However, how many people are able to find these “channels” with 4% consistent return every year? A manager who can beat the market is hard to find. In addition, that 8% calculation is premised on ‘no tax, no commission fee or transaction expense’. Taking into expenses into account, the actual return from other channels would be lower and lack the initial luster.
Why can asset managers at insurance companies easily beat out other brilliant peers? And what about retail investors who lack professional training and resources? I think it is reasonable – not because they are more brilliant, but simply because they have a large asset base and special tax code and regulatory advantages. For instance, holding a bond for 70 years or even 100 years is not possible for any investors except those at insurance companies; as a result, a high yield originally set in the past can be enjoyed by policy purchasers at present.
Another great feature of whole life insurance is the tax benefits. It is commonly seen as a must-have product for wealthy people. No wonder, the government set a maximum threshold – the largest amount a client can contribute in premium to prevent the richest from escaping taxes.
Since it looks like a good asset growing scheme, people wonder whether they have access to the account when the time comes for distributing not accumulating any longer. Theoretically, you cannot touch it to death. However, this account services a role as your own banker allowing you to take a loan against the cash value. Since it’s a loan, you wonder whether you have to pay it back by depleting other financial sources. This, I think is a critical point that actually you can simply default to yourself. You will be penalized by reducing the amount of death benefit. But when you reach a certain age, figuring out a good trading-off point is not difficult. Assume an extreme case to illustrate my point here. If your benefits are $2 million when you reach age 90, the cash value balance reaches $2 million too, taking out a full $2 million loan without paying it back is a preferable way to pay for a big project or there is no need to transfer wealth onto the next generation.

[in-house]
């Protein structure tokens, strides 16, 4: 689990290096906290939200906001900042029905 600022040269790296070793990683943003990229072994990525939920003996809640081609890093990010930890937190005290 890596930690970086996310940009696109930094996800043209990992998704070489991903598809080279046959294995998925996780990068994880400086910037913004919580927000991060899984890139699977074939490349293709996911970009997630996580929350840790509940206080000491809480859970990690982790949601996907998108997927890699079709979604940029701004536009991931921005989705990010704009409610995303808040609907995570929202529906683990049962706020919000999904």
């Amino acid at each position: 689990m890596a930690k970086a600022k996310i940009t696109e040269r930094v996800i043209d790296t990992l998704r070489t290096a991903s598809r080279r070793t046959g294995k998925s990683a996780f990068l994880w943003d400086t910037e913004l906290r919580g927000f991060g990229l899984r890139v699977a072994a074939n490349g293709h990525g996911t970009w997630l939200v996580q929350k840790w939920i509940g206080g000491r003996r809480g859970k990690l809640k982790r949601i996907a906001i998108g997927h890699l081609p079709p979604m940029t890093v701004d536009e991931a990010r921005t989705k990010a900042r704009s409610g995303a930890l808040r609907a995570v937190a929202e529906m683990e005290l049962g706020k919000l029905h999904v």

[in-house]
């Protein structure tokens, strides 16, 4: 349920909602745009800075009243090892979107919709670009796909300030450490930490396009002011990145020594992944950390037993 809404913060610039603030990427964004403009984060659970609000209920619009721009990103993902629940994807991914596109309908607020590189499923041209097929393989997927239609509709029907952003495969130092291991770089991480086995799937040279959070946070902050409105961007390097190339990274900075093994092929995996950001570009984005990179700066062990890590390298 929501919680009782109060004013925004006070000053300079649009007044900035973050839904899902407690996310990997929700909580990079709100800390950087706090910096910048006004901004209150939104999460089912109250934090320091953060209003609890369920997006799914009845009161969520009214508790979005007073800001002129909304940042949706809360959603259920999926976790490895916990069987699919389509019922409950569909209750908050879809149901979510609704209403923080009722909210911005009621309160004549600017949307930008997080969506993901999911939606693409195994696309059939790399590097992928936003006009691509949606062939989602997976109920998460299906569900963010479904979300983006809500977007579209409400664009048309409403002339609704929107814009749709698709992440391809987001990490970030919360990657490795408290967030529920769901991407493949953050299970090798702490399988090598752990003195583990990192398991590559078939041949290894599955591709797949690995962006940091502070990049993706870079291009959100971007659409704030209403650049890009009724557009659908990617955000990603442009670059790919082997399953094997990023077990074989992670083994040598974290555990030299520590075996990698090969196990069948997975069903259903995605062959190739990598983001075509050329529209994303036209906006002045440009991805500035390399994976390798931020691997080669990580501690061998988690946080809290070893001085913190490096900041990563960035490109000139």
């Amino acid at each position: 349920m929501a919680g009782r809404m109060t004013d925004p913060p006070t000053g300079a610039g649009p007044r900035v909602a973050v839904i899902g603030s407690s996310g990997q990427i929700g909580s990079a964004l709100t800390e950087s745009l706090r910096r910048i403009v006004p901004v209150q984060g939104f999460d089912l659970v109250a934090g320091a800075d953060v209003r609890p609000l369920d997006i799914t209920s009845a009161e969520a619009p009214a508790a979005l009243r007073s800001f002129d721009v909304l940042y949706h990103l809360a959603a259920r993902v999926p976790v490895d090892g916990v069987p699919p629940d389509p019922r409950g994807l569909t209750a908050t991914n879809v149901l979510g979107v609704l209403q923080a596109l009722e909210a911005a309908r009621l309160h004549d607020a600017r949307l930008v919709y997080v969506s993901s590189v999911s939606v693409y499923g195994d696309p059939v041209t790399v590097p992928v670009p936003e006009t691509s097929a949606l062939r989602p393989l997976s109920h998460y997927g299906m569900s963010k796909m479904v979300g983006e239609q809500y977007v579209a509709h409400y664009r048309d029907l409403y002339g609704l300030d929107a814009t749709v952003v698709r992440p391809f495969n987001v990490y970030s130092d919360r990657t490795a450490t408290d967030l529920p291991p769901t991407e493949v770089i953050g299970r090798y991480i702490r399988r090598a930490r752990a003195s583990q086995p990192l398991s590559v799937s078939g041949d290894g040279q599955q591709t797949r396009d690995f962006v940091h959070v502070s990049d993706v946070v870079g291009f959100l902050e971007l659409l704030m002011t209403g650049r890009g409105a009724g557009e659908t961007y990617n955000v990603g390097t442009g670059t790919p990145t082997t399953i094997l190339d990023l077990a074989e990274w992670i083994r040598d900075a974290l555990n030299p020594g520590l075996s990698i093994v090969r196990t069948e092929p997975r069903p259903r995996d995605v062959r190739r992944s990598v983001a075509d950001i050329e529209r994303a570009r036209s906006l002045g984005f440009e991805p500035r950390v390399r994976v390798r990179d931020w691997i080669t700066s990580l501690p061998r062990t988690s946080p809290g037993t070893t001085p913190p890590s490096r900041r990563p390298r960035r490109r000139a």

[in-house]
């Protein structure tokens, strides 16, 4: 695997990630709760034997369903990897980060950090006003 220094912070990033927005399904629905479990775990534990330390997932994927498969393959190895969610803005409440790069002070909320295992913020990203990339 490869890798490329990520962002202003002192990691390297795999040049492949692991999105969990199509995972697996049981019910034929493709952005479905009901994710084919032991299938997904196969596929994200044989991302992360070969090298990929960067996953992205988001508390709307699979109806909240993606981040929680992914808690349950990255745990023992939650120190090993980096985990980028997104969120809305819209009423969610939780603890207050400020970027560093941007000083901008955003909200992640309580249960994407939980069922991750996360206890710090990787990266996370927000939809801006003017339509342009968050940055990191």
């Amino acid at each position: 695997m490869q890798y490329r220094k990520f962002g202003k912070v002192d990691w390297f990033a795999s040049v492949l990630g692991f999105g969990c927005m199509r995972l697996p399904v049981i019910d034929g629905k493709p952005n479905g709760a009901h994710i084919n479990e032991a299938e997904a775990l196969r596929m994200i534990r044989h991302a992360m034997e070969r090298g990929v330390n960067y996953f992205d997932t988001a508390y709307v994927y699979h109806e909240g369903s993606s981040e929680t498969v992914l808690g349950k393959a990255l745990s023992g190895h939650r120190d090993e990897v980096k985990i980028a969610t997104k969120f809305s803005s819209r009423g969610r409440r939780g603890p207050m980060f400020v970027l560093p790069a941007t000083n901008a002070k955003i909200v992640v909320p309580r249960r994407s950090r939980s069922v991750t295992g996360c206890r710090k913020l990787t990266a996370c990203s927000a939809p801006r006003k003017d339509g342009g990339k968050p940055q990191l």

It is the third vital component in a solid retirement plan. The stock market is full of risk and return. Blended with the human nature of greed, it behaves like a Vegas gambling site – even the coolest, most brilliant investors can be slaughtered brutally. The bond market is relatively safe but the low risk comes with very low returns also. Real estate is more commonly played by mass investors but comes with the big issues of illiquidity or management and ownership costs. I don’t want to discuss commodities as it is an asset class not commonly used by most people.
Now it boils down to the individual’s risk profile or psychological capacity when it comes down to finding the right capital allocation in this bucket.
If you are extremely risk-averse, or you reach an old age or have a big family to support, you shall play it safe by gearing toward a larger proportion of bonds. More specifically, tax-free municipal bonds. Another safe play is to invest dividend generating stocks, especially when you are approaching retirement age, needing to draw on dividend on a regular basis as life-supporting income. With the irresistible trend of ETF growth, I highly recommend to purchase dividend ETF rather than hold a handful stocks. DLN offered by WisdomTree is a good choice. There are three features of DLN. Firstly, the large AUM (1.73billion) and daily volume means a good liquidity for investors; secondly, the performance since its inception in 2007 is splendid, as shown in the price chart below; third, 2.76 average dividend yield along with 0.29% expense ratio also keep DLN a good pick; lastly, the DLN portfolio is well diversified with an emphasis on Consumer Staples, next with Energy, Telecommunication and less reliance on Utilities, this more balanced combination caters to safety consideration too.
If you are risk seeking, or you are just very young and no one is dependent on you, please set a larger chunk of your capital to PE/VC like equities (I detailed my thoughts on why so in another blog). Real State, from my perspective, is definitely a must-to-have asset firstly because of tax benefits and secondly it’s where anyhow you need to dwell and enjoy life. For some people who are very allergic to the stock market, I suggest they purchase a second property, third property or more if they have sufficient cash in the discretionary investment bucket. Make sure the rental income more than offsets the cost base. And develop the skillsets to fix plumbing and landscaping etc. This is a great channel for a merry retirement.